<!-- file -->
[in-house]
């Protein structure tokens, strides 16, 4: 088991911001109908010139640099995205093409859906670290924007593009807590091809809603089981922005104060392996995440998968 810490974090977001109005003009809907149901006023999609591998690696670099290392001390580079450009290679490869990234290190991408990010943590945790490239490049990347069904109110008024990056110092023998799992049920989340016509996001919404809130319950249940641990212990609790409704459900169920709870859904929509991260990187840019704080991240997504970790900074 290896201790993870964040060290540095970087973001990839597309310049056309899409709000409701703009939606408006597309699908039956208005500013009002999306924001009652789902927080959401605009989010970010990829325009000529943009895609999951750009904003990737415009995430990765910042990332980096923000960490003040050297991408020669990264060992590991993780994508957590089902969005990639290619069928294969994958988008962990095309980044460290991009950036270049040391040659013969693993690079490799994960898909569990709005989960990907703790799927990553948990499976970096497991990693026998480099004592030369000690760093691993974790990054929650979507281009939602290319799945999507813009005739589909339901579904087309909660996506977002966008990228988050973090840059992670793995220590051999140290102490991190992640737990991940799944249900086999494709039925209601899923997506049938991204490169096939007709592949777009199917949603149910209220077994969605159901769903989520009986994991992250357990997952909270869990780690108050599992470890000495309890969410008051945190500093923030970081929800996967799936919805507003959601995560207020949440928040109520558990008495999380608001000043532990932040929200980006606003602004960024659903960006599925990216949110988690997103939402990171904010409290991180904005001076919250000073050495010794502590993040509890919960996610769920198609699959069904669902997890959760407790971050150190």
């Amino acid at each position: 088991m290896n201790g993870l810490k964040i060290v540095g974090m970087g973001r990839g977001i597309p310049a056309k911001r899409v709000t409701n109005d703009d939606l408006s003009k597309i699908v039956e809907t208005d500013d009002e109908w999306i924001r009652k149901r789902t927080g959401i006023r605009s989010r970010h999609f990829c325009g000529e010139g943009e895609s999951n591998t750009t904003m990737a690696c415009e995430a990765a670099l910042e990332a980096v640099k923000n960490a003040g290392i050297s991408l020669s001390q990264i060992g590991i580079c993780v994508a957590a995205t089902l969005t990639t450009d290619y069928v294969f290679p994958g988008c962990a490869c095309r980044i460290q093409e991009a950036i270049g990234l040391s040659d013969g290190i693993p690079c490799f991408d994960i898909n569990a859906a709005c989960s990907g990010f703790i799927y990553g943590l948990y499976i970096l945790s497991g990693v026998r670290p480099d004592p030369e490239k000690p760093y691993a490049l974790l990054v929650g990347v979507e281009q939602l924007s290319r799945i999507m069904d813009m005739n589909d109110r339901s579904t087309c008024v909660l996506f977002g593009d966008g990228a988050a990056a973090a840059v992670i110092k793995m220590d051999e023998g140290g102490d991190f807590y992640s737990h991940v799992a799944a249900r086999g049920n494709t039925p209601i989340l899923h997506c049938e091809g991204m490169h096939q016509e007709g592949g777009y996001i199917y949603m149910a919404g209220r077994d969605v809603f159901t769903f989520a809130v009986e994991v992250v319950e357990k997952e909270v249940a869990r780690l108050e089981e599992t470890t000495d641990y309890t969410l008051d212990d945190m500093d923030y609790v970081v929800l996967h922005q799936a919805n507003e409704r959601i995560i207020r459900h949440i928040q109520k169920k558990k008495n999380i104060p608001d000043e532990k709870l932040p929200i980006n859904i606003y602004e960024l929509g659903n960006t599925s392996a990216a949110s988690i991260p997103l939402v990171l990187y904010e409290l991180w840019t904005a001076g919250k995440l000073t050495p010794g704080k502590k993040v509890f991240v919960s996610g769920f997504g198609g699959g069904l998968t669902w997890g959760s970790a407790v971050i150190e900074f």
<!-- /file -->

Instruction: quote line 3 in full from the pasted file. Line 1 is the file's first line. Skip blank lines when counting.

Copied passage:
């Amino acid at each position: 088991m290896n201790g993870l810490k964040i060290v540095g974090m970087g973001r990839g977001i597309p310049a056309k911001r899409v709000t409701n109005d703009d939606l408006s003009k597309i699908v039956e809907t208005d500013d009002e109908w999306i924001r009652k149901r789902t927080g959401i006023r605009s989010r970010h999609f990829c325009g000529e010139g943009e895609s999951n591998t750009t904003m990737a690696c415009e995430a990765a670099l910042e990332a980096v640099k923000n960490a003040g290392i050297s991408l020669s001390q990264i060992g590991i580079c993780v994508a957590a995205t089902l969005t990639t450009d290619y069928v294969f290679p994958g988008c962990a490869c095309r980044i460290q093409e991009a950036i270049g990234l040391s040659d013969g290190i693993p690079c490799f991408d994960i898909n569990a859906a709005c989960s990907g990010f703790i799927y990553g943590l948990y499976i970096l945790s497991g990693v026998r670290p480099d004592p030369e490239k000690p760093y691993a490049l974790l990054v929650g990347v979507e281009q939602l924007s290319r799945i999507m069904d813009m005739n589909d109110r339901s579904t087309c008024v909660l996506f977002g593009d966008g990228a988050a990056a973090a840059v992670i110092k793995m220590d051999e023998g140290g102490d991190f807590y992640s737990h991940v799992a799944a249900r086999g049920n494709t039925p209601i989340l899923h997506c049938e091809g991204m490169h096939q016509e007709g592949g777009y996001i199917y949603m149910a919404g209220r077994d969605v809603f159901t769903f989520a809130v009986e994991v992250v319950e357990k997952e909270v249940a869990r780690l108050e089981e599992t470890t000495d641990y309890t969410l008051d212990d945190m500093d923030y609790v970081v929800l996967h922005q799936a919805n507003e409704r959601i995560i207020r459900h949440i928040q109520k169920k558990k008495n999380i104060p608001d000043e532990k709870l932040p929200i980006n859904i606003y602004e960024l929509g659903n960006t599925s392996a990216a949110s988690i991260p997103l939402v990171l990187y904010e409290l991180w840019t904005a001076g919250k995440l000073t050495p010794g704080k502590k993040v509890f991240v919960s996610g769920f997504g198609g699959g069904l998968t669902w997890g959760s970790a407790v971050i150190e900074f």